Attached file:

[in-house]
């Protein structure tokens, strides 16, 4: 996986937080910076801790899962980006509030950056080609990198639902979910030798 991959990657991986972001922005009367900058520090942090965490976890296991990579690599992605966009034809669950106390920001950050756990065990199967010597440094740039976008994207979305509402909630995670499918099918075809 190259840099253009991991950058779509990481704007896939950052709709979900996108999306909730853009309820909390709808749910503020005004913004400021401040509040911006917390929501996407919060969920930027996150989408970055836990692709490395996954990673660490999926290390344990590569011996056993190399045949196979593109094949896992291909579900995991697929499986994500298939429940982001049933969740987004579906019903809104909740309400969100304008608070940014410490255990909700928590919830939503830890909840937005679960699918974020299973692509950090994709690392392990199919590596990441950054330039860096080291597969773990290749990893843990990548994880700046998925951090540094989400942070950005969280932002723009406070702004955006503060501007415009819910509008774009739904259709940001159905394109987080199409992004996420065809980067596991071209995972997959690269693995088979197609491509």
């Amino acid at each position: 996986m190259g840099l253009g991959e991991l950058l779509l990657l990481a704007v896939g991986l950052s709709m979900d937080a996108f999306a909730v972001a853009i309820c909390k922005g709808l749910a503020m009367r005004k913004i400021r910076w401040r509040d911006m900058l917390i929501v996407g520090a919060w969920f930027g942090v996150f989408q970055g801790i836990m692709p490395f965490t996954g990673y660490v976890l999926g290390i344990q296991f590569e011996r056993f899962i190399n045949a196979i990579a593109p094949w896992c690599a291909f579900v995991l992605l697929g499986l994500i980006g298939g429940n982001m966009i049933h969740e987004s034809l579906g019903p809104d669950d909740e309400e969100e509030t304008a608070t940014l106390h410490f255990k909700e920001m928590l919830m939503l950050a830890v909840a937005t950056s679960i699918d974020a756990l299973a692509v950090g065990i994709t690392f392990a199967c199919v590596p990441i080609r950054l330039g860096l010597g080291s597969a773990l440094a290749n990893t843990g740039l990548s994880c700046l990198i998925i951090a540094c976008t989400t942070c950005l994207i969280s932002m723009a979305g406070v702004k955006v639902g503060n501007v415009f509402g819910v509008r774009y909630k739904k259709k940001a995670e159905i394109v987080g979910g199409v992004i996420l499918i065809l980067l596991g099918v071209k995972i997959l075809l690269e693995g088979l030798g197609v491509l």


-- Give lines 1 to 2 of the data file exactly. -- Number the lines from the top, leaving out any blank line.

[in-house]
């Protein structure tokens, strides 16, 4: 996986937080910076801790899962980006509030950056080609990198639902979910030798 991959990657991986972001922005009367900058520090942090965490976890296991990579690599992605966009034809669950106390920001950050756990065990199967010597440094740039976008994207979305509402909630995670499918099918075809 190259840099253009991991950058779509990481704007896939950052709709979900996108999306909730853009309820909390709808749910503020005004913004400021401040509040911006917390929501996407919060969920930027996150989408970055836990692709490395996954990673660490999926290390344990590569011996056993190399045949196979593109094949896992291909579900995991697929499986994500298939429940982001049933969740987004579906019903809104909740309400969100304008608070940014410490255990909700928590919830939503830890909840937005679960699918974020299973692509950090994709690392392990199919590596990441950054330039860096080291597969773990290749990893843990990548994880700046998925951090540094989400942070950005969280932002723009406070702004955006503060501007415009819910509008774009739904259709940001159905394109987080199409992004996420065809980067596991071209995972997959690269693995088979197609491509």